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How to Pay for an MBA — And Save Money

A master of business administration could be the path to a higher net worth — but first you have to figure out how to pay for an MBA. Learn more here.

Over the course of your career, a Master of Business Administration (MBA) could be the path to a significantly higher net worth. But first you have to figure out how to pay for an MBA.

MBA students have a number of funding strategies to choose from, and it's important to do everything you can to minimize your student loan debt. We'll break down the best options in the article below.

Financial Aid for MBA Programs

The average cost of an MBA is $66,300, according to the latest data from the Education Data Initiative, but costs vary depending on the school you attend. Top business schools often cost much more than average. For example, according to that same data from the Education Data Initiative, the cost of a full two-year MBA program at Harvard Business School is $111,542.

Federal Student Loans

MBA students can take out federal student loans to cover their costs. Federal loans may have lower interest rates and offer benefits such as income-driven repayment plans, loan forgiveness programs and long forbearance periods. Part-time and full-time students can both qualify for federal loans. 

You must fill out the Free Application for Federal Student Aid to apply for federal student loans. This form will ask questions about your income, assets and net worth.

There are two types of federal loans you can qualify for as an MBA student: Direct Unsubsidized Loans and Direct PLUS Loans, also known as Grad PLUS Loans. MBA students are not eligible for Direct Subsidized Loans or Parent PLUS Loans. You can use federal loans to cover tuition, fees, and other living and educational expenses. 

The annual limit for Direct Unsubsidized Loans is $20,500, and the aggregate limit is $138,500, including any loans taken out for an undergraduate degree. The annual limit for Grad PLUS Loans is the cost of attendance minus any other financial aid.

If you max out your Direct Unsubsidized Loans, you can take out Direct PLUS Loans. Direct PLUS Loans have a slightly higher interest rate but offer the same benefits and perks. For the 2022-23 school year, the interest rate for a Direct Unsubsidized Loan is 6.54%, and the interest rate for a Direct PLUS Loan is 7.54%.

Private Student Loans 

Private lenders may offer loans for MBA students. These loans may have lower interest rates and better terms than other graduate school loans.

To qualify for a private student loan, you may need a certain credit score, which varies depending on the lender. If you don't have a credit history, you may need to add a co-signer to the loan.

You may be able to save money on your private MBA loans by using Juno. Juno gathers groups of students and makes lenders compete for their business. Juno guarantees you won’t find a better private student loan interest rate than the deal it brings you from its lending partner.


MBA students may be eligible for scholarships, either directly through the school or through a separate organization.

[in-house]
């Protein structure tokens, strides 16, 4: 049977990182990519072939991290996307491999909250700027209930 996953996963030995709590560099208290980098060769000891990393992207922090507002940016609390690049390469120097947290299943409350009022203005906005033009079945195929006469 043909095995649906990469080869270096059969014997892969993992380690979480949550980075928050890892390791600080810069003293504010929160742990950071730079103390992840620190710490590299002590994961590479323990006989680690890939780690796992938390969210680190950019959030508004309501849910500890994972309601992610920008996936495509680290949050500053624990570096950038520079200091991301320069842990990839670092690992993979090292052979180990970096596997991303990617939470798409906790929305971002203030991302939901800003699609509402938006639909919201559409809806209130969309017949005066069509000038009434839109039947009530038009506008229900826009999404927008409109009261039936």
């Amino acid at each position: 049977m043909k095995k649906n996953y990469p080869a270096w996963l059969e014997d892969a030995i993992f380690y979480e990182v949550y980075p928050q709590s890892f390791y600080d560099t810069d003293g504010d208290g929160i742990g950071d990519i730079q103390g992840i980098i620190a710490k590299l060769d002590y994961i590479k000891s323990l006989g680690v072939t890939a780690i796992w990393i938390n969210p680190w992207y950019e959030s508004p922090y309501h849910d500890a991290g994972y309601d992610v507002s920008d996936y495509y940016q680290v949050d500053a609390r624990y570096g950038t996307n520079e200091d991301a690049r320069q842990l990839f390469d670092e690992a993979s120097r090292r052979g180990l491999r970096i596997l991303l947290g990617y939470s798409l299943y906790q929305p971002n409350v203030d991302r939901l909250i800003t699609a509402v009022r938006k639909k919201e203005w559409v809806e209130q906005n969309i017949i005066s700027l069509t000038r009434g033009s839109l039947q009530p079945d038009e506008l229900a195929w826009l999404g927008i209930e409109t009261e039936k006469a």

Talk to the financial aid office about how to apply for MBA scholarships. You can also look on your own on sites such as Fastweb, Bold.org and Scholarships.com.

Employer Sponsorship 

Many employers will help pay for your MBA, but the amount of coverage varies. While a few companies offer full tuition assistance, most offer partial tuition reimbursement.

Look at your employee handbook or talk to a human resources representative to find out what the company policy is. For example, do you have to maintain a certain GPA to be eligible for reimbursement? Do you have to work at the company for a certain amount of time after you receive the degree to qualify? 

If there is no official policy, you may be able to negotiate tuition reimbursement as a benefit with your supervisor. Talk about how the skills and knowledge you’ll gain from an MBA will help you become a more productive and useful employee. You may have to prove that your MBA will help the company make or save money.

Working full time and getting an MBA will be difficult, so you should figure out if the price of tuition reimbursement is worth the stress.

Refinance Loans

When you graduate, you may be able to qualify for student loan refinancing with lower interest rates. Refinancing your MBA loans could save you thousands or even tens of thousands in total interest.

For example, let’s say you have $65,000 in student loans with a 10-year term and an 8% interest rate. If you refinance to a 10-year term and a 4% interest rate, you’ll save $15,665 in total interest. Your monthly payment will also be $131 less.

Juno partners with two different lenders for MBA student loan refinancing: Earnest and Splash

As of Aug. 11, 2022, Earnest offers fixed interest rates starting at 2.99% APR and variable interest rates starting at 1.64% APR, including autopay and Juno discounts. Earnest does not let borrowers refinance with a co-signer.

As of Aug. 11, 2022, Splash offers fixed interest rates starting at 2.59% APR and variable interest rates starting at 1.74% APR. These rates may include an autopay discount. Graduates who refinance more than $50,000 in loans will receive $500 cash back, and those who refinance more than $150,000 in loans will receive $1,000 cash back. Splash does allow borrowers to refinance with a co-signer.

Zina Kumok

Written By

Zina Kumok

Zina Kumok is a freelance writer specializing in personal finance. A former reporter, she has covered murder trials, the Final Four and everything in between. She has been featured in Lifehacker, DailyWorth and Time. Read about how she paid off $28,000 worth of student loans in three years at Conscious Coins.


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